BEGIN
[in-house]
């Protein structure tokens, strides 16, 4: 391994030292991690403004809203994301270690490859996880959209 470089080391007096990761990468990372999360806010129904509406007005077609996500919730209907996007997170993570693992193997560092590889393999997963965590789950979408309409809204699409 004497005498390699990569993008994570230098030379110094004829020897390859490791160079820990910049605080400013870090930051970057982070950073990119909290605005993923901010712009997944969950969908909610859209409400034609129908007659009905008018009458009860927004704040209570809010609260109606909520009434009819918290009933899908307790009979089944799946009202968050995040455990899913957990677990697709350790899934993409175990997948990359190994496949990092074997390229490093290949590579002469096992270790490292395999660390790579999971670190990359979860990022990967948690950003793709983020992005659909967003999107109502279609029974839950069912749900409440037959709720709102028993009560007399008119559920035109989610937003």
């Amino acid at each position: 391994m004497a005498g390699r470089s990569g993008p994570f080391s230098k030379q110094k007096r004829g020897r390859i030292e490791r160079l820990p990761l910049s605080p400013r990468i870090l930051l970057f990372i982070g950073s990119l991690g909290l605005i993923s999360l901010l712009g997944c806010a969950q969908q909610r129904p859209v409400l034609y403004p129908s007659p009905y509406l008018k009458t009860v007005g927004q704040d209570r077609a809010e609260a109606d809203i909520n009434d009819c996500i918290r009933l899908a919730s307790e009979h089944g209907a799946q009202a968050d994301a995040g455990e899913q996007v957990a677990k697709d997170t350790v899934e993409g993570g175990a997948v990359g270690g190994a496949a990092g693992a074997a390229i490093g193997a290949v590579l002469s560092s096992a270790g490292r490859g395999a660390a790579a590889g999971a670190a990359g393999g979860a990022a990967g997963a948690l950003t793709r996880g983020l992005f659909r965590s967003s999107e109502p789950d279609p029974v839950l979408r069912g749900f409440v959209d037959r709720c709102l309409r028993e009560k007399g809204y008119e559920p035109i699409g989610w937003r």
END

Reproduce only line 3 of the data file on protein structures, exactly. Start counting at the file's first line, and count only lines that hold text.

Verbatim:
């Amino acid at each position: 391994m004497a005498g390699r470089s990569g993008p994570f080391s230098k030379q110094k007096r004829g020897r390859i030292e490791r160079l820990p990761l910049s605080p400013r990468i870090l930051l970057f990372i982070g950073s990119l991690g909290l605005i993923s999360l901010l712009g997944c806010a969950q969908q909610r129904p859209v409400l034609y403004p129908s007659p009905y509406l008018k009458t009860v007005g927004q704040d209570r077609a809010e609260a109606d809203i909520n009434d009819c996500i918290r009933l899908a919730s307790e009979h089944g209907a799946q009202a968050d994301a995040g455990e899913q996007v957990a677990k697709d997170t350790v899934e993409g993570g175990a997948v990359g270690g190994a496949a990092g693992a074997a390229i490093g193997a290949v590579l002469s560092s096992a270790g490292r490859g395999a660390a790579a590889g999971a670190a990359g393999g979860a990022a990967g997963a948690l950003t793709r996880g983020l992005f659909r965590s967003s999107e109502p789950d279609p029974v839950l979408r069912g749900f409440v959209d037959r709720c709102l309409r028993e009560k007399g809204y008119e559920p035109i699409g989610w937003r």